A farmer who lost half of her cattle to tuberculosis-carrying badgers was given a helping hand by a deputy manager at a nursery who raised more than £25,000 for her through a GoFundMe campaign.
The farmer, Emma Ledbury, appeared on the second season of the Amazon Prime show “Clarkson’s Farm”, which follows Jeremy Clarkson as he manages a farm in Oxfordshire. Rebecca Poole, 45, from Solihull, West Midlands, was inspired to help Emma after watching the show and created the fundraising campaign.
Poole was overwhelmed by the response, which came not only from the UK and Ireland but from countries as far away as Australia, Canada, and the United States. The success of the fundraising effort sends a message about the support for UK farmers and highlights the impact that shows as Clarkson’s Farm has in raising awareness about the challenges that farmers face.
“I am absolutely overwhelmed and I can’t thank people enough,” Ms Poole said to the PA news agency.
“It’s just blown me away how kind people are, especially in the current financial climate where people are struggling to buy food or heating, donating to a cause.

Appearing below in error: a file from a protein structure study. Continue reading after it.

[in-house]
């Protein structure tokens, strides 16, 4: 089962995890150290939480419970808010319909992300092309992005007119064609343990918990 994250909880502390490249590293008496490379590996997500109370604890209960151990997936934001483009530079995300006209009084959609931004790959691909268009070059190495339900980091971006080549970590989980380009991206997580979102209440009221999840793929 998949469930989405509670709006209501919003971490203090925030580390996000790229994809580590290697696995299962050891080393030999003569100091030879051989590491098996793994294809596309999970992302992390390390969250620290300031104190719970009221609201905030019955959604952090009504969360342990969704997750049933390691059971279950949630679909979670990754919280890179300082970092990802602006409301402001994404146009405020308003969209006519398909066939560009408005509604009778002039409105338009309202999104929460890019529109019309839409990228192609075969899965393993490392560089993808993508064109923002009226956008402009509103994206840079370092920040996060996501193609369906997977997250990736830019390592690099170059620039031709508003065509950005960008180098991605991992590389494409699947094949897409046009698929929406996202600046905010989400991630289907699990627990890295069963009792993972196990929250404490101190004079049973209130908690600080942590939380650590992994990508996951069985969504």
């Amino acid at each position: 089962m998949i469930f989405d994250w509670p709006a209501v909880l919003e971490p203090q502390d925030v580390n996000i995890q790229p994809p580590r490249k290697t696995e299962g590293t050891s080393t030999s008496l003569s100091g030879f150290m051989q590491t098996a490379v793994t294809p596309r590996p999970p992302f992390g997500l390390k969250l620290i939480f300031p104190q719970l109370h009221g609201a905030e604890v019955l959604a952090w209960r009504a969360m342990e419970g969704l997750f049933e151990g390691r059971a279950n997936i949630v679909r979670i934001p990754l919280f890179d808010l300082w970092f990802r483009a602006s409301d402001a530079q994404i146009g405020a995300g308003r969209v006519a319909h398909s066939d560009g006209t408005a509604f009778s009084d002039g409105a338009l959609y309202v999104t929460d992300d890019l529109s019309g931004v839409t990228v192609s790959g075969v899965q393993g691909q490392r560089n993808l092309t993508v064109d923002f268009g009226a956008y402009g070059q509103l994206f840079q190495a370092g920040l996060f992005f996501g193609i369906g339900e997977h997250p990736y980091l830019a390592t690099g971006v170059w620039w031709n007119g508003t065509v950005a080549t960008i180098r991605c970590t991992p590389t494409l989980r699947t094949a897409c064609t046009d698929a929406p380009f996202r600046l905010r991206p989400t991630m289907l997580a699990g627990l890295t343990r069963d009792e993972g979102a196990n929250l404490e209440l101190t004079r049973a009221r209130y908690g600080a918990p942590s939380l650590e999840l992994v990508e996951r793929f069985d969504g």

“And this cause – we’ve touched the heart of not only me, but the whole nation.
“I’ve had donations from Australia, Canada, America, as well as Britain and Ireland and Scotland.
Through the donations, Emma Ledbury will be able to keep her farm running despite the devastating effects of TB on British farming. Poole has been in contact with Emma Ledbury’s husband Pete, and the team at GoFundMe has made the couple beneficiaries of the online fund.
Poole told the press that after her father got cancer, she needed to focus on her feelings:
“I thought I’ve got all these angry feelings around my dad, having the cancer and not being able to be cured of it,” she said.
“I thought I could just brood or I could do something – so I decided to put all this anger and focus it into something.
“I just saw (Emma) on the telly and thought I can help her.”
“I think people support British farming.
“I do think Jeremy Clarkson has a lot to do with highlighting some of the problems that British farmers face that maybe the normal, everyday person like myself wouldn’t realise.
“Because they just get on with it, they just continue to work.
“We don’t necessarily know that they’re working for nothing, which is what some farmers are doing.”
She wasn’t expecting her GoFundMe to hit such high numbers:
“I set it at £10,000 thinking, ‘Oh, well, you know, that might be able to buy a few cows’, because I think cows are quite expensive,” she said.
“That was quite an ambitious target.
“And I never dreamt that it would ever double – and keep on going.”
The success of this fundraising effort demonstrates the power of community and the willingness of people to come together for a good cause. It is inspiring to see how people are willing to help a farmer in need, particularly in the current financial climate where many are struggling to make ends meet.